4. Cyber Diplomacy Co-operation on Cybercrime between Southeast Asia and Commonwealth Countries

Mark Bryan Manantan, Director, Cybersecurity and Critical Technologies, Pacific Forum

Amid the onslaught of the COVID-19 pandemic, Southeast Asia’s technological innovation footprint has expanded, and its digital economy continues to mature. However, Southeast Asia’s vulnerability to cyber threats like cybercrime is also accelerating at a pace commensurate with the region’s digital transformation. As geopolitical powerplay colours regional and international co-operation on cybercrime, Southeast Asia’s digital prospects will rely on new ways of collaboration. This article examines the growing security implications of cybercrime in Southeast Asia, aiming to formulate effective policy interventions to advance regional and international cyber diplomacy co-operation – through capacity building and multistakeholder partnerships – against the backdrop of the Association of Southeast Asian Nations’ (ASEAN’s) declining political and institutional power, worsening geostrategic rivalry, and the stalemate of international co-operation on internet governance. It advances the concept of peer-to-peer learning as a practical yet flexible approach to drive cyber diplomacy engagements that will bring key stakeholders together across different jurisdictions. This approach could potentially jumpstart pan-ASEAN co-operation in the short-to-medium term, given the lack or absence of a regional framework on cybercrime.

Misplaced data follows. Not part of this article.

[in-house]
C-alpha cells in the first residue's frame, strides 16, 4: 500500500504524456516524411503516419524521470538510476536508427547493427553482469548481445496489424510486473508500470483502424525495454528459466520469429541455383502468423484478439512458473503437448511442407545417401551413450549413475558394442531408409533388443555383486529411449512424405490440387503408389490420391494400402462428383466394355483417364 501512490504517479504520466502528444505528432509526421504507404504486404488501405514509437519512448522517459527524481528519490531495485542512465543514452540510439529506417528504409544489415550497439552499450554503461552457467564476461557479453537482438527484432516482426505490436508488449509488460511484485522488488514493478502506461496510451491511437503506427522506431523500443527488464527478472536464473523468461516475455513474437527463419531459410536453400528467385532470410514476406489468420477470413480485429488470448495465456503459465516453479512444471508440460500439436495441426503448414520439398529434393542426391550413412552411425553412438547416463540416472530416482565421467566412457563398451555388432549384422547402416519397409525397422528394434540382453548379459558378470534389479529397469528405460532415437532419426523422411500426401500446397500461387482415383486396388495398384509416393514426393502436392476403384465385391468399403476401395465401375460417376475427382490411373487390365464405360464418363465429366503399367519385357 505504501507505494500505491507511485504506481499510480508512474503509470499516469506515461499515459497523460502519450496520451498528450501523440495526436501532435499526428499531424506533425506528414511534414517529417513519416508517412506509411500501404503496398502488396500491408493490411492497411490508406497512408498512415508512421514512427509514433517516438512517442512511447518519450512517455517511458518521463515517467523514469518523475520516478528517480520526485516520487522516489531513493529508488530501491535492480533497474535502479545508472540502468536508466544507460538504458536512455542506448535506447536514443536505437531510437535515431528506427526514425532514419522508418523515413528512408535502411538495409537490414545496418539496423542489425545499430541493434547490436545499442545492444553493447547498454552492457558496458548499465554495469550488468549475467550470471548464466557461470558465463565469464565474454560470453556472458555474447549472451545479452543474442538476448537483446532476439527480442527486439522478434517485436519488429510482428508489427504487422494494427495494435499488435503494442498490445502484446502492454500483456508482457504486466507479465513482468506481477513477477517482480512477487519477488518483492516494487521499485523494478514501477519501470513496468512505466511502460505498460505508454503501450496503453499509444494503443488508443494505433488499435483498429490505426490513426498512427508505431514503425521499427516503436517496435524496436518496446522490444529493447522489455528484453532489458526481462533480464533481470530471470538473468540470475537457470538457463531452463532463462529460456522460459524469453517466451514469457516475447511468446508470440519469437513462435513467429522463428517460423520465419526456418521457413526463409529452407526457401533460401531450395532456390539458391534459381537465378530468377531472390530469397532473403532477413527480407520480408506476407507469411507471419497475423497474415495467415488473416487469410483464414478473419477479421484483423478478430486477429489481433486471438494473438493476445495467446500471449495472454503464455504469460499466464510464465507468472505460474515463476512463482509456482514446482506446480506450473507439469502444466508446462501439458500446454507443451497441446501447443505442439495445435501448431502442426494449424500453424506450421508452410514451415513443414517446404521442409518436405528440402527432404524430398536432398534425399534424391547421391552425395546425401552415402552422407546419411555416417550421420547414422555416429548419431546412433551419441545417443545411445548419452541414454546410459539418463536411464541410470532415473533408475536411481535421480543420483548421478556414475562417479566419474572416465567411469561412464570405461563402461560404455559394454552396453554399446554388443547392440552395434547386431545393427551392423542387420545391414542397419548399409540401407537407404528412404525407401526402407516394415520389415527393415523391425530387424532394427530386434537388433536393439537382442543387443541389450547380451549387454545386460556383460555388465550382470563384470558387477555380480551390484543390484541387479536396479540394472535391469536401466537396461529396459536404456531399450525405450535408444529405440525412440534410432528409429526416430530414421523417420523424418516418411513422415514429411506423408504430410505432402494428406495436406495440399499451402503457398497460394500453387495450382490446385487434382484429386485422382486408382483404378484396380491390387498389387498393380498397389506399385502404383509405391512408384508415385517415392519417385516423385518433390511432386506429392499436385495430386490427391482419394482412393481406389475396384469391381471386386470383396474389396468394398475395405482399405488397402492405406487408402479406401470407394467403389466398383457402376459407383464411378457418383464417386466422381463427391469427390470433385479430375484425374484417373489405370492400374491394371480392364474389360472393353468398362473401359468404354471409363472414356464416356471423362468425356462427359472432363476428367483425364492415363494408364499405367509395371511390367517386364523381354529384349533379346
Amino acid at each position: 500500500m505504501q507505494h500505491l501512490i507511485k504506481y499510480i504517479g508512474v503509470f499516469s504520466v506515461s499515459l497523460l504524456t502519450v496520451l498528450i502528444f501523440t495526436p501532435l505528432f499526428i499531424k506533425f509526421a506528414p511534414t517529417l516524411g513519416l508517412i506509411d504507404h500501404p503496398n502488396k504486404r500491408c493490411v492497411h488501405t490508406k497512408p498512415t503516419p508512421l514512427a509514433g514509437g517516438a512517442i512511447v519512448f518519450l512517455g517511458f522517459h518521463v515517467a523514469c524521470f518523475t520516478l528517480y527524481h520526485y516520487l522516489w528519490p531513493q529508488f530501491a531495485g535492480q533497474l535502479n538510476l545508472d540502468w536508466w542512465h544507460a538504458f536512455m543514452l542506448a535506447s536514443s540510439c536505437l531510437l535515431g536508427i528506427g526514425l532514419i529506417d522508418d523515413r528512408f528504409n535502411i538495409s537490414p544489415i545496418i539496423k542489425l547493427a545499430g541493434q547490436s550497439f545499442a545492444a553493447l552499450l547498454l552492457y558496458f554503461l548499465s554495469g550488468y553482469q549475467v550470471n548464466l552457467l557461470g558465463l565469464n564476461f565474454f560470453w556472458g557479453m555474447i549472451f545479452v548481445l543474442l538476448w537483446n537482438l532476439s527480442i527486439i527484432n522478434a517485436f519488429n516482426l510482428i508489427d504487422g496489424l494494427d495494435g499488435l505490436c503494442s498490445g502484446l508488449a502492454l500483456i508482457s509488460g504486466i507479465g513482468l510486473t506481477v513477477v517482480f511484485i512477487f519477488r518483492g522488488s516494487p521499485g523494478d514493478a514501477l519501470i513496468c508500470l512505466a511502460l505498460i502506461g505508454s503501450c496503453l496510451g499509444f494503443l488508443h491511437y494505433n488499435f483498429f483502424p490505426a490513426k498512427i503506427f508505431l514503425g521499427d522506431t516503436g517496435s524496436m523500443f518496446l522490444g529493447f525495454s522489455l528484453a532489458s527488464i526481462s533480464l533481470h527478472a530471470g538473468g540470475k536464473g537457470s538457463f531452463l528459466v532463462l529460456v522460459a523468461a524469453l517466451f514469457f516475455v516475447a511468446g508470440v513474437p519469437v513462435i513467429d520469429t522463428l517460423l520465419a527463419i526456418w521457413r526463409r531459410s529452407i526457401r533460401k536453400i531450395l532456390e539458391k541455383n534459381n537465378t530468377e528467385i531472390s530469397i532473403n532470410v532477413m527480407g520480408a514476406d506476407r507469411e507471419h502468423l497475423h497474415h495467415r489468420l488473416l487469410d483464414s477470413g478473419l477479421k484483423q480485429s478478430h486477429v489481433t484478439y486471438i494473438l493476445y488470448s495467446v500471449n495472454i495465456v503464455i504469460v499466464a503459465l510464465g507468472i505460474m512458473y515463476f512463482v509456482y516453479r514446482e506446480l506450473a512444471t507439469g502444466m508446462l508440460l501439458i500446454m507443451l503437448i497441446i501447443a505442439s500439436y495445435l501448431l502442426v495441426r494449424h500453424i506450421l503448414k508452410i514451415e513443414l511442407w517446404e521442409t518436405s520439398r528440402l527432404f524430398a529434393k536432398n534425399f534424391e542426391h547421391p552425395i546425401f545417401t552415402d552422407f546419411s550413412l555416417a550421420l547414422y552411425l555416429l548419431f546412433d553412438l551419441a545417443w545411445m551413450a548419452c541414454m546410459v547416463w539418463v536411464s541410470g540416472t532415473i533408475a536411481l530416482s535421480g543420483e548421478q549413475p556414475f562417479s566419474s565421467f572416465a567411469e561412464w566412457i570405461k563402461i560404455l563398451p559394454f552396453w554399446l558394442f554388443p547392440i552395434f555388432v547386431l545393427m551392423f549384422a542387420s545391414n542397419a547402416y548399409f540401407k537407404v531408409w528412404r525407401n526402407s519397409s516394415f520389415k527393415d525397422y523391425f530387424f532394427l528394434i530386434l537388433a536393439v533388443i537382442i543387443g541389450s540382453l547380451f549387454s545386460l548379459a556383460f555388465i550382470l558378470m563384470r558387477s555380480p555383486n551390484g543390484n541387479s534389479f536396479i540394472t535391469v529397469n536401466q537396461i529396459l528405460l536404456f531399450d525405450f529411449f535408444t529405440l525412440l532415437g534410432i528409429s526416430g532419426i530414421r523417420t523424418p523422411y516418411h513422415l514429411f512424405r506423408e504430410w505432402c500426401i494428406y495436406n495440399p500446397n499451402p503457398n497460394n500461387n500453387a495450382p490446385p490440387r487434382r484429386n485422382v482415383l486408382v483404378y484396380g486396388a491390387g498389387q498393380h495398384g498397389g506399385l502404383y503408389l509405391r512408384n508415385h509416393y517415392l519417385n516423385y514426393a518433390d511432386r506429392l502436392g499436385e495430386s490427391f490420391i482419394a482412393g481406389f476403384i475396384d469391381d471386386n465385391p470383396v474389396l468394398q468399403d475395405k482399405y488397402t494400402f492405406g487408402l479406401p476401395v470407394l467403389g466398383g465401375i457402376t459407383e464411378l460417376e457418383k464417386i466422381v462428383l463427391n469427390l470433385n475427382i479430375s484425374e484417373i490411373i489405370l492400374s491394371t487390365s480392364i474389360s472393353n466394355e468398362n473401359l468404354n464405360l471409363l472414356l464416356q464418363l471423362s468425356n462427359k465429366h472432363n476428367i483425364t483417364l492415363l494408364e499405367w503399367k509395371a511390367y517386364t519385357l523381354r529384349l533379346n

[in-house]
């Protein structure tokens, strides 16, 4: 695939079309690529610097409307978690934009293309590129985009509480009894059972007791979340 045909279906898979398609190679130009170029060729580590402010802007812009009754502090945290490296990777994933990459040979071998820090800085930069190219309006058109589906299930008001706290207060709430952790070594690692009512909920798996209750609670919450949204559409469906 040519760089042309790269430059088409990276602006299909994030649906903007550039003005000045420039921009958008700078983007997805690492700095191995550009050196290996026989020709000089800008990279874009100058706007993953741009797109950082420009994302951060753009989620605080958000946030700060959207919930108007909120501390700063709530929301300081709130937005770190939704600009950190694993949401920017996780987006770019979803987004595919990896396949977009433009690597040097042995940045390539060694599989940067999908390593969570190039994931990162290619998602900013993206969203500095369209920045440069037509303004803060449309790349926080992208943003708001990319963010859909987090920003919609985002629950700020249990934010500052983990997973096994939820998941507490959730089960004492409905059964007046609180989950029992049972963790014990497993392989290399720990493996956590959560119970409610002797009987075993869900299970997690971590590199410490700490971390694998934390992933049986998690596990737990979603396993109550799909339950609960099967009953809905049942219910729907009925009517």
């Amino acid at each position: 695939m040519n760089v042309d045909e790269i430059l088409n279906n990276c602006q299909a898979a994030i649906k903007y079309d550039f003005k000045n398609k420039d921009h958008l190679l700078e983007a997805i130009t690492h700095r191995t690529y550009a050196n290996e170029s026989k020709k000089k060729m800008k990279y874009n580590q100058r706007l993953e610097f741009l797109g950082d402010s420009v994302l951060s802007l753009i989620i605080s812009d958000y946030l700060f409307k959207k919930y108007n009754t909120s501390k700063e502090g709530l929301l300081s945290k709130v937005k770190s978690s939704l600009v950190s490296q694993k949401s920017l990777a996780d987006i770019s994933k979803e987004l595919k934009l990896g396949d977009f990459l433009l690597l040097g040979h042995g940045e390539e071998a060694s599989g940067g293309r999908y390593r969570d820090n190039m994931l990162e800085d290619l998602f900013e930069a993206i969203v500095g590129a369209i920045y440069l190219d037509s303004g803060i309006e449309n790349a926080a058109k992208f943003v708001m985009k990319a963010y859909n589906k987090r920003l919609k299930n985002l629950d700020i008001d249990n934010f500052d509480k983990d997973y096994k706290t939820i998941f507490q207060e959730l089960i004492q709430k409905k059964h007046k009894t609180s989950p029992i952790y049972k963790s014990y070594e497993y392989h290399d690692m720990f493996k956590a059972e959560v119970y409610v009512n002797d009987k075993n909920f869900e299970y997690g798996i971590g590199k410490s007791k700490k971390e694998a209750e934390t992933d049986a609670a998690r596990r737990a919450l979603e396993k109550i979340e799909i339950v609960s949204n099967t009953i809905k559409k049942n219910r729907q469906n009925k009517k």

The article further explores the peer-to-peer learning model to facilitate cross-regional co-operation among Southeast Asia and Commonwealth countries in Africa, Latin America and the Pacific Island nations. By leveraging a strong network and expertise of law enforcement agencies, regulatory bodies, financial institutions, technology (‘tech’) companies and civil society organisations located in various jurisdictions through regular exchanges, it becomes plausible to analyse the full scale of cybercrime threats and consequently manage their risks. In effect, developing economies can then prioritise and manage resources effectively to enhance cross-regional cybercrime collaboration, despite the current fragmentation of global internet governance.